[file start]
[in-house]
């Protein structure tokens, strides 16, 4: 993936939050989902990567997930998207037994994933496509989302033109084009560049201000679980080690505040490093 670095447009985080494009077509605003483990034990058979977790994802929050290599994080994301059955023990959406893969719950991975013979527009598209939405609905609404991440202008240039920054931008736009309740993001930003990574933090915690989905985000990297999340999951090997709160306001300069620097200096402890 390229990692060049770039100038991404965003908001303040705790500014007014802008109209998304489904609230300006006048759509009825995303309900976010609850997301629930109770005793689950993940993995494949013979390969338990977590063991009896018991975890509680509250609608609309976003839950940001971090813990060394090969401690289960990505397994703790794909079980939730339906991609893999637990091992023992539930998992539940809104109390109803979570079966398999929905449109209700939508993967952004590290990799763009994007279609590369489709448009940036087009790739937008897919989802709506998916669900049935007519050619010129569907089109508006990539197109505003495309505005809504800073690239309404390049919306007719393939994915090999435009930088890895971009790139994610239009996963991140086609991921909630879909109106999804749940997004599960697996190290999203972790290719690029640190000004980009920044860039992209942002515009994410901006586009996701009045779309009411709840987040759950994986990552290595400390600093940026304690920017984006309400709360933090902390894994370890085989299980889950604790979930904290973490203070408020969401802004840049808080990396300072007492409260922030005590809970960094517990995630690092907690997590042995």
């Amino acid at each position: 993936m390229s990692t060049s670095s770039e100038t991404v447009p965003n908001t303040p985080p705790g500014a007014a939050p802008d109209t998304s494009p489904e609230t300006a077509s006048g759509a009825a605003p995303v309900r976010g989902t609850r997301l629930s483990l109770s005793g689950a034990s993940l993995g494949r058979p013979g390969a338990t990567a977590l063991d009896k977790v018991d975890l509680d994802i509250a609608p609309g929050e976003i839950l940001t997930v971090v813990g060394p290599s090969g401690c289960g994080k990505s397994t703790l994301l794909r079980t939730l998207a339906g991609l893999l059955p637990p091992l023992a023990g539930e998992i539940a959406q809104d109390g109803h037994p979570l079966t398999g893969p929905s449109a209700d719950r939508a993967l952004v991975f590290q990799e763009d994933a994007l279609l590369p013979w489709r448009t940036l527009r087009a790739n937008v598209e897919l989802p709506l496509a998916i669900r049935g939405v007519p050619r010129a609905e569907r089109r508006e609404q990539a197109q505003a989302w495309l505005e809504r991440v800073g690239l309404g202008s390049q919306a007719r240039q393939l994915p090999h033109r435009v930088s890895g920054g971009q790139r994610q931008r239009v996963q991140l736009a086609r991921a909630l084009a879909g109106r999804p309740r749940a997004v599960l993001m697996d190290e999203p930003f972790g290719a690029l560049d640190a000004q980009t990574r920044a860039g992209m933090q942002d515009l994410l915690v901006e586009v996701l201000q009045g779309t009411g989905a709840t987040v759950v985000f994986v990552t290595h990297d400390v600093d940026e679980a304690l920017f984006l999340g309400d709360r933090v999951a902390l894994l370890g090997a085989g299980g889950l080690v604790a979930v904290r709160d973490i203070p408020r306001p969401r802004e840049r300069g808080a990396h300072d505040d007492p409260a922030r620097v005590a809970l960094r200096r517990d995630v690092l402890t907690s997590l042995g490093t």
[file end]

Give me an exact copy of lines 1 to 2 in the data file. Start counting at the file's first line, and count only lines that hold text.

[in-house]
């Protein structure tokens, strides 16, 4: 993936939050989902990567997930998207037994994933496509989302033109084009560049201000679980080690505040490093 670095447009985080494009077509605003483990034990058979977790994802929050290599994080994301059955023990959406893969719950991975013979527009598209939405609905609404991440202008240039920054931008736009309740993001930003990574933090915690989905985000990297999340999951090997709160306001300069620097200096402890 390229990692060049770039100038991404965003908001303040705790500014007014802008109209998304489904609230300006006048759509009825995303309900976010609850997301629930109770005793689950993940993995494949013979390969338990977590063991009896018991975890509680509250609608609309976003839950940001971090813990060394090969401690289960990505397994703790794909079980939730339906991609893999637990091992023992539930998992539940809104109390109803979570079966398999929905449109209700939508993967952004590290990799763009994007279609590369489709448009940036087009790739937008897919989802709506998916669900049935007519050619010129569907089109508006990539197109505003495309505005809504800073690239309404390049919306007719393939994915090999435009930088890895971009790139994610239009996963991140086609991921909630879909109106999804749940997004599960697996190290999203972790290719690029640190000004980009920044860039992209942002515009994410901006586009996701009045779309009411709840987040759950994986990552290595400390600093940026304690920017984006309400709360933090902390894994370890085989299980889950604790979930904290973490203070408020969401802004840049808080990396300072007492409260922030005590809970960094517990995630690092907690997590042995």